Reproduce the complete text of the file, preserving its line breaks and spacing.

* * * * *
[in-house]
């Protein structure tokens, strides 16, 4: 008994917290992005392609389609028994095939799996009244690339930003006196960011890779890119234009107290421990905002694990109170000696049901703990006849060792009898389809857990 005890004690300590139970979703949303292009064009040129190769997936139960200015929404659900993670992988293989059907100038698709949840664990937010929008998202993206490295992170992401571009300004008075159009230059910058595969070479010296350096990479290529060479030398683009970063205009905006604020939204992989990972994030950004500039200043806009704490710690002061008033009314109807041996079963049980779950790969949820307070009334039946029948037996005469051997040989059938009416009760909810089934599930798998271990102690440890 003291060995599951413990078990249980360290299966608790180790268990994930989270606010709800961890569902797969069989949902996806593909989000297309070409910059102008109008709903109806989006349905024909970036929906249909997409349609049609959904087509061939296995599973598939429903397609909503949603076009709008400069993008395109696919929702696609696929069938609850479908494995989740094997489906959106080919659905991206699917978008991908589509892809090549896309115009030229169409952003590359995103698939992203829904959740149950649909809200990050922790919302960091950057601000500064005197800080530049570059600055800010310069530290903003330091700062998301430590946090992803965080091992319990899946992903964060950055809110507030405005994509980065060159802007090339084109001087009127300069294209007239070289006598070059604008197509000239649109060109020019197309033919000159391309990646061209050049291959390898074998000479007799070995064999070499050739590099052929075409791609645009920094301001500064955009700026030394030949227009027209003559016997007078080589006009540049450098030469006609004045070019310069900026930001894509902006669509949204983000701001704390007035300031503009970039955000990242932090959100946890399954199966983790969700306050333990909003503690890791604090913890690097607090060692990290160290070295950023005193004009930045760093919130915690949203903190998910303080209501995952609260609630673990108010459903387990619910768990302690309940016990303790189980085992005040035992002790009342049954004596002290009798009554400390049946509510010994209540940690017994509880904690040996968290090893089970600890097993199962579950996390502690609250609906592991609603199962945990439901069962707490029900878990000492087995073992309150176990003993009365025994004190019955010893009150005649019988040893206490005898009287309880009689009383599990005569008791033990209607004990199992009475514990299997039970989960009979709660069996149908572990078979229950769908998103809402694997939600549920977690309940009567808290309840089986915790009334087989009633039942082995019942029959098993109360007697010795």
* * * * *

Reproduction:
[in-house]
């Protein structure tokens, strides 16, 4: 008994917290992005392609389609028994095939799996009244690339930003006196960011890779890119234009107290421990905002694990109170000696049901703990006849060792009898389809857990 005890004690300590139970979703949303292009064009040129190769997936139960200015929404659900993670992988293989059907100038698709949840664990937010929008998202993206490295992170992401571009300004008075159009230059910058595969070479010296350096990479290529060479030398683009970063205009905006604020939204992989990972994030950004500039200043806009704490710690002061008033009314109807041996079963049980779950790969949820307070009334039946029948037996005469051997040989059938009416009760909810089934599930798998271990102690440890 003291060995599951413990078990249980360290299966608790180790268990994930989270606010709800961890569902797969069989949902996806593909989000297309070409910059102008109008709903109806989006349905024909970036929906249909997409349609049609959904087509061939296995599973598939429903397609909503949603076009709008400069993008395109696919929702696609696929069938609850479908494995989740094997489906959106080919659905991206699917978008991908589509892809090549896309115009030229169409952003590359995103698939992203829904959740149950649909809200990050922790919302960091950057601000500064005197800080530049570059600055800010310069530290903003330091700062998301430590946090992803965080091992319990899946992903964060950055809110507030405005994509980065060159802007090339084109001087009127300069294209007239070289006598070059604008197509000239649109060109020019197309033919000159391309990646061209050049291959390898074998000479007799070995064999070499050739590099052929075409791609645009920094301001500064955009700026030394030949227009027209003559016997007078080589006009540049450098030469006609004045070019310069900026930001894509902006669509949204983000701001704390007035300031503009970039955000990242932090959100946890399954199966983790969700306050333990909003503690890791604090913890690097607090060692990290160290070295950023005193004009930045760093919130915690949203903190998910303080209501995952609260609630673990108010459903387990619910768990302690309940016990303790189980085992005040035992002790009342049954004596002290009798009554400390049946509510010994209540940690017994509880904690040996968290090893089970600890097993199962579950996390502690609250609906592991609603199962945990439901069962707490029900878990000492087995073992309150176990003993009365025994004190019955010893009150005649019988040893206490005898009287309880009689009383599990005569008791033990209607004990199992009475514990299997039970989960009979709660069996149908572990078979229950769908998103809402694997939600549920977690309940009567808290309840089986915790009334087989009633039942082995019942029959098993109360007697010795």